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From sgaron cse <sgaron....@gmail.com>
Subject Re: Realtime get not always returning existing data
Date Fri, 28 Sep 2018 12:09:01 GMT
Hey Shawn,

because this is a test deployment replica is set to 1 so as far as I
understand, data will not be replicated for this core. Basically we have
two SOLR instances running on the same box. One on port 8983, the other on
port 8984. We have 9 cores on this SOLR cloud deployment, 5 of which on the
instance on port 8983 and the other 4 on port 8984. As far as I can tell
all cores suffer from the occasional null document. But the one that I can
easily see error from is a config core where we store configuration data
for our system. Since the configuration data should always be there we
throw exceptions as soon as we get a null document which is why I noticed
the problem.

Our client code that connects to the APIs randomly chooses between all the
different ports because it does not know which instance it should ask. So
no, we did not try sending directly to the instance that has the data but
since there is no replica there is no way that this should get out of sync.
To add up to what Chris was saying, although the core that is seeing the
issue is not hit very hard, other core in the setup will be. We are
building a clustering environment that has auto-scaling so if we are under
heavy load, we can easily have 200-300 client hitting the SOLR instance
simultaneously.


On Thu, Sep 27, 2018 at 3:38 PM Chris Ulicny <culicny@iq.media> wrote:

> I don't think I've much to add that Steve hasn't already covered, but we've
> also seen this "null doc" problem in one of our setups.
>
> In one of our Solr Cloud instances in production where the /get handler is
> hit very hard in bursts, the /get request will occasionally return "null"
> for a document that exists. However, there is very heavy indexing (no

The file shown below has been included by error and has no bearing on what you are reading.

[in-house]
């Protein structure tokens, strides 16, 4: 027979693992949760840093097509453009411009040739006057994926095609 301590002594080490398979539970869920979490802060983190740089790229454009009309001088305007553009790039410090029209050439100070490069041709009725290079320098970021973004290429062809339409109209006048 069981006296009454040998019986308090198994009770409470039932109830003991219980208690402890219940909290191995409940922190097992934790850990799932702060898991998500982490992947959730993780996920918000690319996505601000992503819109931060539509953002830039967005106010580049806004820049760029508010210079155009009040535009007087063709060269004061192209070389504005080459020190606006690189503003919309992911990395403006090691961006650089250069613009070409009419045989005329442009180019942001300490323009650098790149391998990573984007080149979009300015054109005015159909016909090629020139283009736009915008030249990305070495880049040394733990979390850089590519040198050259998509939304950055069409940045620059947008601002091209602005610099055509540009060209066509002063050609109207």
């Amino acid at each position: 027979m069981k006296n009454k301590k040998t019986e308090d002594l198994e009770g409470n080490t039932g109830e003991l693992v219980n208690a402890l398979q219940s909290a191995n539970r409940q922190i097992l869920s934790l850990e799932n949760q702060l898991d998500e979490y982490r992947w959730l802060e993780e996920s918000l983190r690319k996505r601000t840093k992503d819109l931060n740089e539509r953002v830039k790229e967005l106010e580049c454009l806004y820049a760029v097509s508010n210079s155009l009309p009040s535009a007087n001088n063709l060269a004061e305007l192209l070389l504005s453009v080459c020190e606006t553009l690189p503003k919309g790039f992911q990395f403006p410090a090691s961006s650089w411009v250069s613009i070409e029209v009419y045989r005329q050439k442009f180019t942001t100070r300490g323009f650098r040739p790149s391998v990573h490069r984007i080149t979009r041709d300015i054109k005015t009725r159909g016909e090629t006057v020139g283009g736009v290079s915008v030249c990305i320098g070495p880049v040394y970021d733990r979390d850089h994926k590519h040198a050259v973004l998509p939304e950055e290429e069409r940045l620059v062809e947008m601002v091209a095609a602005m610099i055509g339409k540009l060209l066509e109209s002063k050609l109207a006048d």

> overwrites or deletes) during that time which we assumed was the cause.
> This happens on 2 collections which have 10 shards each, replication factor
> of 2, spread across 4 hosts. During testing and when we first moved to this
> setup in production, we had a replication factor of 1, and still
> experienced the same issue of periodic "null" returned for documents, so it
> is probably not a replica synchronization issue.
>
> These documents were indexed about 10 minutes prior and had already been
> successfully returned to previous /get requests. We haven't been able to
> replicate it with any consistency, but it isn't a particularly critical
> issue with our use case.
>
> Best,
> Chris
>
>
> On Thu, Sep 27, 2018 at 2:53 PM Shawn Heisey <apache@elyograg.org> wrote:
>
> > On 9/27/2018 11:48 AM, sgaron cse wrote:
> > > So this is a SOLR core where we keep configuration data so it is almost
> > > never written to. The statistics for the core say its been last
> modified
> > 4
> > > hours ago, yet I got doc:null from the API an hour ago. And also you
> > don't
> > > have to have a lot of data into the core. For example, this core has
> only
> > > 11 documents in it. The document I'm trying to fetch is about 45KB if
> > that
> > > matters.
> >
> > Are there multiple replicas of this collection?  Have you tried sending
> > requests specifically to the replica cores with distrib=false on the URL
> > to keep SolrCloud from sending the request elsewhere within the cluster,
> > to see if maybe the replicas are not as synchronized as they should be?
> > Without distrib=false, you cannot control which machine(s) will answer
> > your query.
> >
> > Replicas shouldn't get out of sync unless something goes very wrong, but
> > it has been known to happen.
> >
> > > Other things to note, this SOLR cloud instance is running multiple
> cores
> > (9
> > > cores total) and some of them are getting completely hammered. But I
> > > figured that each core is it's own thing, I may be wrong.
> > >
> > > BTW, I'm not 100% familiar with SOLR cloud but I see in the Replication
> > > section that the Master (saerching) and the Master (Replicable) are
> > running
> > > different version / different gen. Not sure if that matters, not sure
> > what
> > > that means.
> >
> > For normal usage, you can completely ignore the replication master
> > information when Solr is running in SolrCloud mode. SolrCloud only uses
> > replication for recovering indexes that get out of sync (in a way that
> > SolrCloud can detect), and it configures the replication handler on the
> > fly when it is needed. The information it returns at any other time will
> > be meaningless. When things are operating normally, the replication
> > feature will never be used.
> >
> > Thanks,
> > Shawn
> >
> >
>

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